A new study by the Institute of Directors in Southern Africa (IoDSA) shows that boards appraised by the Institute since 2009 are showing a steady, measurable improvement in performance. According to Parmi Natesan, Senior Governance Specialist at the IoDSA, this is encouraging as a high-performing board is a prerequisite for a high-performing company.
“There are many reasons for poor company performance, but one of the root causes islacklustre performance by that company’s board,” says Ms Natesan. “For that reason, as well as pressure from institutional investors, King III placed enormous focus on board performance.”
In an effort to help member organisations improve board (and thus organisational) performance, the IoDSA began performing independent board appraisals in 2008. To date it has completed more than 80 board appraisals, and these have now been aggregated into a set of benchmarking data.
Overall, the results clearly show that board performance has steadily improved from 2.8 on a scale of one to four to 3.2. Perhaps unsurprisingly, the boards of large public companies performed better on all measures than the boards of state-owned entities and non-profits.
The IoDSA’s appraisal methodology covers six main performance areas, and in each of these performance has improved. Better performance in relation to board composition was particularly noteworthy because this area has perhaps the biggest impact on board performance. However, Tony Dixon, an IoDSA facilitator, notes that there are still flaws, especially in the nomination process, where there was still overemphasis on personal connections and not enough on the deep industry knowledge required for maximum board effectiveness.
When it comes to board responsibilities, there are a few areas of persistent underperformance. These include strategy formulation and oversight of its implementation, risk management and IT governance.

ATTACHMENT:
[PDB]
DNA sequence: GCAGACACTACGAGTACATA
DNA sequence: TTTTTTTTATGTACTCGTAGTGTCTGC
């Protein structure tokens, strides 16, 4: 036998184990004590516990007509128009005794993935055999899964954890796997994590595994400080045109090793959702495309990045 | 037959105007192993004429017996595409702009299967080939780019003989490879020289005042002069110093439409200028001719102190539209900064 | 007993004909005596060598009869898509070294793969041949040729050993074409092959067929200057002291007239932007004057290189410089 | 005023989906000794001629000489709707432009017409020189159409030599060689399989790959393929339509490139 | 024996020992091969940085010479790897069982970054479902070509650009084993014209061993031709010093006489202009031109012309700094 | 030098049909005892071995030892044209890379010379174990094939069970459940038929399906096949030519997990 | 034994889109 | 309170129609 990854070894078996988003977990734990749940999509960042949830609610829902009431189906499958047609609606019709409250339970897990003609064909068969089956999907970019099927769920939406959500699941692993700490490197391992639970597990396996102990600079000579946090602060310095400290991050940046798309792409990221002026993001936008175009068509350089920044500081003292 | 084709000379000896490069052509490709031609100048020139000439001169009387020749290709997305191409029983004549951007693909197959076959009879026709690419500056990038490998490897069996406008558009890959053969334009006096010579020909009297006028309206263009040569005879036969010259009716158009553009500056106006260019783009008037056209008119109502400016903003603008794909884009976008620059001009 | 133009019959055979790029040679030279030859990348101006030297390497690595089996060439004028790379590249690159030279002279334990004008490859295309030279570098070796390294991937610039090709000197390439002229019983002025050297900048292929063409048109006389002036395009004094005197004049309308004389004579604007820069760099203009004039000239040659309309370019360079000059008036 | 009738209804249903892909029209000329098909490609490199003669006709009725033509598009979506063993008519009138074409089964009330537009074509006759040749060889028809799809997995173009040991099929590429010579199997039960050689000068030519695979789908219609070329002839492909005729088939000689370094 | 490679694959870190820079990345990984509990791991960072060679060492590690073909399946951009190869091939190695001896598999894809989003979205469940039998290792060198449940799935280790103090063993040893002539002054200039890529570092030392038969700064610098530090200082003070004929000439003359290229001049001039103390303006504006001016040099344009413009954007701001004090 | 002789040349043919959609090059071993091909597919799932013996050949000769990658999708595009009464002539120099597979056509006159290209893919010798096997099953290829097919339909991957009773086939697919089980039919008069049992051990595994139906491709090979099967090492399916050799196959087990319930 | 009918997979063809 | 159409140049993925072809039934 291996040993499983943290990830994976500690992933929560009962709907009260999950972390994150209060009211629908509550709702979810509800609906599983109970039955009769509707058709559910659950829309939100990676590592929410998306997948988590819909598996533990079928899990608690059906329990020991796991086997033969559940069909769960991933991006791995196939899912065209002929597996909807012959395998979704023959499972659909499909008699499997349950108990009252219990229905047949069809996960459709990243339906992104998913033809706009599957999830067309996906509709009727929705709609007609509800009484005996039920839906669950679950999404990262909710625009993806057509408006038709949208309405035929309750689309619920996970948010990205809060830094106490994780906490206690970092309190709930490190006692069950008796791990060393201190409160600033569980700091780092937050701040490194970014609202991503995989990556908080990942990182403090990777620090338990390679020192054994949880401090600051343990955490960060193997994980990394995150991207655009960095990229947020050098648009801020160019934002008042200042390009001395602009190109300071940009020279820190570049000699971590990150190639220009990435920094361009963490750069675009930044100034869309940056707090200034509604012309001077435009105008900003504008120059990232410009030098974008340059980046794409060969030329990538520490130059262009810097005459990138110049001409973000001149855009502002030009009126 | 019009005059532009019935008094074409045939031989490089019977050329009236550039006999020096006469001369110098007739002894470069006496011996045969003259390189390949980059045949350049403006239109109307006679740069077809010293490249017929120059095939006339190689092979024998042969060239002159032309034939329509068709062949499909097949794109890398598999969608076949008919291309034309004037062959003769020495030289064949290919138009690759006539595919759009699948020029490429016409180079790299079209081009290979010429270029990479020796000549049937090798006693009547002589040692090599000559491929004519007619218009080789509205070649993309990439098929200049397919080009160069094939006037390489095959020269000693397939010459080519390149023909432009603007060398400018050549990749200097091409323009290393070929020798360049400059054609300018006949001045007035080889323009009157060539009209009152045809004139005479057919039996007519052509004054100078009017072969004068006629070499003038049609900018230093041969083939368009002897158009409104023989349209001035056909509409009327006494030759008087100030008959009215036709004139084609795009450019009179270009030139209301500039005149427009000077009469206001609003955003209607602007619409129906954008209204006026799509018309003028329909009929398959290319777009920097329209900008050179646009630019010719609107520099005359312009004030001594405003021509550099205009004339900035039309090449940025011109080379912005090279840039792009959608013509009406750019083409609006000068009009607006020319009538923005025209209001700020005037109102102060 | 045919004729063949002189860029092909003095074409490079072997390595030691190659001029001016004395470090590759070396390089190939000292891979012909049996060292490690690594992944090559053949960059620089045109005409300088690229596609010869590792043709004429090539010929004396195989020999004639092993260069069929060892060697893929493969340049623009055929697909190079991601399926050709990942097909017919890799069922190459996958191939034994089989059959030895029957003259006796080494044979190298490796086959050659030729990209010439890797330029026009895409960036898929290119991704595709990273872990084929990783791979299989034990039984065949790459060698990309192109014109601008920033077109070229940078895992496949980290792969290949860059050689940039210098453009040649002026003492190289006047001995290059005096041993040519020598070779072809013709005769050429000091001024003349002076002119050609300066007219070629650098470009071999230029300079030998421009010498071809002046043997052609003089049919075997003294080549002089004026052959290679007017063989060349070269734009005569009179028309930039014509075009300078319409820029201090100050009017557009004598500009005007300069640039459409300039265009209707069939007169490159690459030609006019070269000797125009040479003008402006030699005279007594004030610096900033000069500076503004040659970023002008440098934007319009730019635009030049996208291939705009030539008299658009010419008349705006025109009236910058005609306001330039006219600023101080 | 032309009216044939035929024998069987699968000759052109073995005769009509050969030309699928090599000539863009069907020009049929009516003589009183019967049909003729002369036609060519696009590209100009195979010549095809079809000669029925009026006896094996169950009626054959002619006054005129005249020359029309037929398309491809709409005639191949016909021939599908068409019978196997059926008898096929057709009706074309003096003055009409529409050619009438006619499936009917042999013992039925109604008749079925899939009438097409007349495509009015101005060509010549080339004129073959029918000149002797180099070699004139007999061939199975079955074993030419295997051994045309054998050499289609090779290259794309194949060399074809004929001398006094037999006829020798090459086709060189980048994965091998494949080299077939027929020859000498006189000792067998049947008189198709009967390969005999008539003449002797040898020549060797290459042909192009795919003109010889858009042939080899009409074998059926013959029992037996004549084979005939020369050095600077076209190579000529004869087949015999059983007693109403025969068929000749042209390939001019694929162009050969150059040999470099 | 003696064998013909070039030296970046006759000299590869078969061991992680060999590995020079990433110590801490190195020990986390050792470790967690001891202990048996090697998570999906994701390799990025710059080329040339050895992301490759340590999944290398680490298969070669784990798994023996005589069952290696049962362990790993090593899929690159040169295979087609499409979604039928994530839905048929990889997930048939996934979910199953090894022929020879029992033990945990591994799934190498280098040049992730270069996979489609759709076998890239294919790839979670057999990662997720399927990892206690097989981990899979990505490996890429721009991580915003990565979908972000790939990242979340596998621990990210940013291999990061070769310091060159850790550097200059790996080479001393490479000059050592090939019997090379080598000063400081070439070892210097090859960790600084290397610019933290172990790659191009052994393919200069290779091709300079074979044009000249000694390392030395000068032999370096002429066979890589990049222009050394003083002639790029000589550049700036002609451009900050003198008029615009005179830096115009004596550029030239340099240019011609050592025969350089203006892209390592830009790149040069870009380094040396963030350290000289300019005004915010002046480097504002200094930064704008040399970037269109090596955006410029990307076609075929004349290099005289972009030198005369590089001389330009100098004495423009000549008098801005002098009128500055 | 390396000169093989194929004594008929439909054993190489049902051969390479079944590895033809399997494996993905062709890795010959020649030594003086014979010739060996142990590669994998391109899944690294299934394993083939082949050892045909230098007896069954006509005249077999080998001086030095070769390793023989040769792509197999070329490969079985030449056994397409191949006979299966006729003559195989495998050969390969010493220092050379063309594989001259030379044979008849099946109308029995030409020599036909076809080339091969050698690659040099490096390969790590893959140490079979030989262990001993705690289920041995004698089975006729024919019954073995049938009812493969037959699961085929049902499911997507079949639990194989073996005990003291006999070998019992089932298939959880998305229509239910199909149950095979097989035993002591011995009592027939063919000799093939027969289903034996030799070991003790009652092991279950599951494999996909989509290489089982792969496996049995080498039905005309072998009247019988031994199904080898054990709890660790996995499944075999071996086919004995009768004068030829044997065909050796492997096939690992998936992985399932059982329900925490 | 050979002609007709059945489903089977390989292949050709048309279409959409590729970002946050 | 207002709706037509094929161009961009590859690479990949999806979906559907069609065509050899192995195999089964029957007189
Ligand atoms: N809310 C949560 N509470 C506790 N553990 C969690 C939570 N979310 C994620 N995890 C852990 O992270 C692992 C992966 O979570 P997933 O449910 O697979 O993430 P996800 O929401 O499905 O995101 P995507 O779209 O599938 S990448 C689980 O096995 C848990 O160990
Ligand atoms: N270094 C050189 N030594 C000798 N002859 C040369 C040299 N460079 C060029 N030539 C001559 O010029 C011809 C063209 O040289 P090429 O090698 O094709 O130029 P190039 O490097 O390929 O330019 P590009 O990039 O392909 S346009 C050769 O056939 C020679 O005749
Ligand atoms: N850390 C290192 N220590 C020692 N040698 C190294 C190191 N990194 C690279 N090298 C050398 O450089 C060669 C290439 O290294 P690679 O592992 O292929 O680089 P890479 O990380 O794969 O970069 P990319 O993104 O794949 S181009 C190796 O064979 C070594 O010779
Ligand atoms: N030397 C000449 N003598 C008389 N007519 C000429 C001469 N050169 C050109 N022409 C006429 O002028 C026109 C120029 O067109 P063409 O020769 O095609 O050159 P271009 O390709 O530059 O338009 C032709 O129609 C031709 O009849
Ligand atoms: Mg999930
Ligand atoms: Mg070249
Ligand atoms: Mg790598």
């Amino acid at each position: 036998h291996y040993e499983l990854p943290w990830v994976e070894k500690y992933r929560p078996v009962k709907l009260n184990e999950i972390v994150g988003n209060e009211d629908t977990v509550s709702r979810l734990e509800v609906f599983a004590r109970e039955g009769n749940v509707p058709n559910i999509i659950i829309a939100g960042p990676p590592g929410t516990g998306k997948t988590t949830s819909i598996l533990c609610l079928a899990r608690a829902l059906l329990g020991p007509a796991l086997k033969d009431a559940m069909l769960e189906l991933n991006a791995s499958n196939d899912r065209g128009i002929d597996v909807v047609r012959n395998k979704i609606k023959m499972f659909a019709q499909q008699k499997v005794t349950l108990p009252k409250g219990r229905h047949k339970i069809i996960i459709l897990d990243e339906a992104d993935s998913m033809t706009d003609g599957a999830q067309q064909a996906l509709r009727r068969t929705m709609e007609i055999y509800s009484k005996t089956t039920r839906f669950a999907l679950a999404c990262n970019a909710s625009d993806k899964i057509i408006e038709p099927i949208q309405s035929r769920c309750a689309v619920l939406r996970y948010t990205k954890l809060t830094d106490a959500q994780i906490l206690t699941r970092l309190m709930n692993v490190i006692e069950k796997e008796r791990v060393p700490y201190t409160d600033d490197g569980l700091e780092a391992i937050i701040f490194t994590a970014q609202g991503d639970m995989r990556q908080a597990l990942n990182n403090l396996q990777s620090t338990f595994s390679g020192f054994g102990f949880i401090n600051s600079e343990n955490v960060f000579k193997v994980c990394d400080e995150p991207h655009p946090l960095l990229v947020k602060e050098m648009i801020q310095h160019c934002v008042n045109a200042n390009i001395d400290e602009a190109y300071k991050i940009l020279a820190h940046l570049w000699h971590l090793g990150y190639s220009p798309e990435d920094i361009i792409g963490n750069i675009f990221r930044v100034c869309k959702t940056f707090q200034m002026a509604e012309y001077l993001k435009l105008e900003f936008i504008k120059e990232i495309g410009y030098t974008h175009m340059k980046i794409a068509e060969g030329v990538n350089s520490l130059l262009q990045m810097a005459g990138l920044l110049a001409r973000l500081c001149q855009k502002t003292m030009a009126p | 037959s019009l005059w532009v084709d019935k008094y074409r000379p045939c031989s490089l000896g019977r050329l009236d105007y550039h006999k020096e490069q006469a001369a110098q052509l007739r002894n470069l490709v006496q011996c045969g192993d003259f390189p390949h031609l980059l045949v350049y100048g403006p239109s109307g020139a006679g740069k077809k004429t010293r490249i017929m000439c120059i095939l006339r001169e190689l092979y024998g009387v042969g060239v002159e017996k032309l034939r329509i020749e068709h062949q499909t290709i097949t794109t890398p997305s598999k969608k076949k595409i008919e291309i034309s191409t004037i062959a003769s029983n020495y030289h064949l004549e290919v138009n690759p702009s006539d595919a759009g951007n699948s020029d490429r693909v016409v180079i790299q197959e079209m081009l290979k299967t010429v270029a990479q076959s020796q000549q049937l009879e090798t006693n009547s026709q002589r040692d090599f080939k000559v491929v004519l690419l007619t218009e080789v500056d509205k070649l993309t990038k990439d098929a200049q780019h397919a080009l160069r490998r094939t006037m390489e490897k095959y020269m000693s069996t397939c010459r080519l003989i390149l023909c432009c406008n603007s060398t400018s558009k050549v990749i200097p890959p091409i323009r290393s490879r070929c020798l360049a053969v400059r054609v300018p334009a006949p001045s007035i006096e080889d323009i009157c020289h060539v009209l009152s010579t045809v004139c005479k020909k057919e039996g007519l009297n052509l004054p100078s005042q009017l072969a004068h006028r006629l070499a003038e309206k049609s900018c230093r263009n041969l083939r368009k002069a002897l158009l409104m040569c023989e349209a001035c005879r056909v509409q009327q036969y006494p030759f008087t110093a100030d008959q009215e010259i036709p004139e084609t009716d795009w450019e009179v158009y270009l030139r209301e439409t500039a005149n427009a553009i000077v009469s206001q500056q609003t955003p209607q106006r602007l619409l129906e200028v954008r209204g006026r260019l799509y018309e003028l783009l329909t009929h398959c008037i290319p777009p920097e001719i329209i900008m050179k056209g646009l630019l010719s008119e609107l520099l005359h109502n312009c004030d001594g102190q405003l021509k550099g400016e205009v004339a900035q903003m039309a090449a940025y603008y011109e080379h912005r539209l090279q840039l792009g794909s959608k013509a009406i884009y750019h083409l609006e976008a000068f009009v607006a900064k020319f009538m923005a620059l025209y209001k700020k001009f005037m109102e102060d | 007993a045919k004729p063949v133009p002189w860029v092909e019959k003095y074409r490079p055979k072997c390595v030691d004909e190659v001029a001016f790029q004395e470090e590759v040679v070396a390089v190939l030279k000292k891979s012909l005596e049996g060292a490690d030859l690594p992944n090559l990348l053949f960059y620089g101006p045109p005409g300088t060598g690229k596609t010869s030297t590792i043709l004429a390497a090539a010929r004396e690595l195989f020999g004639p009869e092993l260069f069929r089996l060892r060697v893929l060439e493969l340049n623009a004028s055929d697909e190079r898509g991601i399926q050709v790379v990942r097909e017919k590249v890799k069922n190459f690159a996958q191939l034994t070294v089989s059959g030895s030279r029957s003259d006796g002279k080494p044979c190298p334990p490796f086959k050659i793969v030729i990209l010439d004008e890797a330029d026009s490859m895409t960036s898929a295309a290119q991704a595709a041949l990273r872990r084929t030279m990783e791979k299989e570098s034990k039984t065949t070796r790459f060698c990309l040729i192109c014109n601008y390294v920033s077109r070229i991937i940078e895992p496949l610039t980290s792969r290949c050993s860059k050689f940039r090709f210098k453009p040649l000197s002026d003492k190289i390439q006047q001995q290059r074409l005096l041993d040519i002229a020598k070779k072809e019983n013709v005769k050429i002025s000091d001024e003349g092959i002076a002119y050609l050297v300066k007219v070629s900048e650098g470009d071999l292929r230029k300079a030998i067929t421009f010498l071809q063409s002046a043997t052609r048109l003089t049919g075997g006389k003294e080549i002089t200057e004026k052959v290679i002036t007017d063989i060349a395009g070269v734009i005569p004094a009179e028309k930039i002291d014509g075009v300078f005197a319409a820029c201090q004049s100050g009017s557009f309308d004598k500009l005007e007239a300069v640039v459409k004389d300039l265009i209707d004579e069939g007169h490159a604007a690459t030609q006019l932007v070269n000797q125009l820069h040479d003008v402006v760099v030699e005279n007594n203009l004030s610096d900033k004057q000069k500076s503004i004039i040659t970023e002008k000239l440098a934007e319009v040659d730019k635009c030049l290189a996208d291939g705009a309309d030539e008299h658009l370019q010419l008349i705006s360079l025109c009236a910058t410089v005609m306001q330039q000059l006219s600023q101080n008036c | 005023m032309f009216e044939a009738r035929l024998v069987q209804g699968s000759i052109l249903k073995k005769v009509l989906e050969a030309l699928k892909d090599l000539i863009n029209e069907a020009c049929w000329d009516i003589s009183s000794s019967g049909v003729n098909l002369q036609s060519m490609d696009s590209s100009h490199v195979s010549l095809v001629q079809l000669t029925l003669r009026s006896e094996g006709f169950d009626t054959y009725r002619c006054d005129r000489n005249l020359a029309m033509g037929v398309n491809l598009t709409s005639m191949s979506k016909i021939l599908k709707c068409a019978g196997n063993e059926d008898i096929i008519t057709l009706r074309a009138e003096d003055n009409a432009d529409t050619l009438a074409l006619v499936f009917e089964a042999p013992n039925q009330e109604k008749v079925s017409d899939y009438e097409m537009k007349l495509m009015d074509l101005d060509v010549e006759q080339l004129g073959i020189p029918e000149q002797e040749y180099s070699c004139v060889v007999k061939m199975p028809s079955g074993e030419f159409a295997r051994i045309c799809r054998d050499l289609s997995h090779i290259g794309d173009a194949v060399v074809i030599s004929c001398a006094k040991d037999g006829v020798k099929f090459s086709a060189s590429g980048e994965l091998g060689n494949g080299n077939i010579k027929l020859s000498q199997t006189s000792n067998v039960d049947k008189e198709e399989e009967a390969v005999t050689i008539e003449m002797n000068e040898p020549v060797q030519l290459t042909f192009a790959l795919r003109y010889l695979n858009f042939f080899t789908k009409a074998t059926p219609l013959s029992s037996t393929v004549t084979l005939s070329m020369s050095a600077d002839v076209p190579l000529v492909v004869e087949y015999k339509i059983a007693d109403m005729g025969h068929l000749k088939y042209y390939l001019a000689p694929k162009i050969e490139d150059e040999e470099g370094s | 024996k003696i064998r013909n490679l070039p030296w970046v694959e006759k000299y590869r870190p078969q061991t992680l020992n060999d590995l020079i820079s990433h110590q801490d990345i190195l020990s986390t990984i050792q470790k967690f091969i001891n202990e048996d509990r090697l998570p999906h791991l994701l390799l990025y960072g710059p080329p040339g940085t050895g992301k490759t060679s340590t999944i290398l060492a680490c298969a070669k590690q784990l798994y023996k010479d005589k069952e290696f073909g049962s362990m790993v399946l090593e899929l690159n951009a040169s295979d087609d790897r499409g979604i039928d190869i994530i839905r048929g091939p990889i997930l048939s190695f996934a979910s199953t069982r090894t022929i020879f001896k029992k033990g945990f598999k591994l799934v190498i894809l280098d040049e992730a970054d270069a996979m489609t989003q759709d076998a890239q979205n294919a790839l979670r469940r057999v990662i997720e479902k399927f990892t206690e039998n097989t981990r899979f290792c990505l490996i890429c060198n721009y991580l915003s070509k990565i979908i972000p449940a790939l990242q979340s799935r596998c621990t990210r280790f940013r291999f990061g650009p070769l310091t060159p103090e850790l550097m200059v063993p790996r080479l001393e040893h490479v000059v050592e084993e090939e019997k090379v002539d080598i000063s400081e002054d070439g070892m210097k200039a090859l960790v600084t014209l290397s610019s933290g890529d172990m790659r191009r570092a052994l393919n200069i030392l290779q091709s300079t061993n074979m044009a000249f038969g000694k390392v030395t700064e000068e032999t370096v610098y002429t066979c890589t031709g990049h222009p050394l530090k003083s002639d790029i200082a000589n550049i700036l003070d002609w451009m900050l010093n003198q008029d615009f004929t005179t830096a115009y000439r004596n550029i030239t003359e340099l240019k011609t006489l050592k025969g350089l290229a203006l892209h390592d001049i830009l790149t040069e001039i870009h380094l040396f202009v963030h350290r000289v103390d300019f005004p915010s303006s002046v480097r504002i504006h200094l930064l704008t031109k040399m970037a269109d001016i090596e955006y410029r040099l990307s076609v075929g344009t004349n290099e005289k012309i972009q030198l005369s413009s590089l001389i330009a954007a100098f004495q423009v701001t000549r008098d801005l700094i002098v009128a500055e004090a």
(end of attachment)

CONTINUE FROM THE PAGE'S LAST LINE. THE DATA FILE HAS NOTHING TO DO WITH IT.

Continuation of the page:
“It’s very important that there is a healthy tension between the board and management, with the board holding management to account. In addition, the board must not abdicate its responsibilities to its committees,” Mr Dixon explains.
In general, board committees was the area with the highest performance scores, with audit committees leading. Since the introduction of King III, a marked improvement in understanding the role of board committees is evident. .
The lowest performance scores were registered in the area of stakeholder relationships, a focus of King III. According to Mr Dixon, producing an integrated report (while a step in the right direction) is not enough. “We need to talk to all stakeholders—staff, customers, business partners and communities—regularly to find out how we are doing,” he says.
Turning to the consistent underperformance of public-sector entities, Mr Dixon says these boards face inherent challenges that would take time to overcome. Among these challenges he notes that boards are chosen by one person (the minister) and that boards tend to get replaced when ministers change, which can be frequently. The result is a lack of institutional knowledge, which in turn gives management too much power. Another key challenge is the fact that executives often see themselves as accountable to the minister rather than the board.
“The steady improvement in the performance of the boards in this sample is a clear demonstration of the value that objective, independent board appraisal brings; this improvement is even more marked if one considers only those companies that have had such appraisal performed several times,” Ms Natesan says. “In general, South African boards have a great international reputation, which translates into growing foreign investment in our companies.”
The IoDSA, she concludes, has now built up a cadre of experienced board appraisal facilitators and has a solid, proven methodology. It will now begin marketing the board appraisal service more actively in an effort to help further strengthen South African business and thus the economy as a whole.
Press statement issued by IoDSA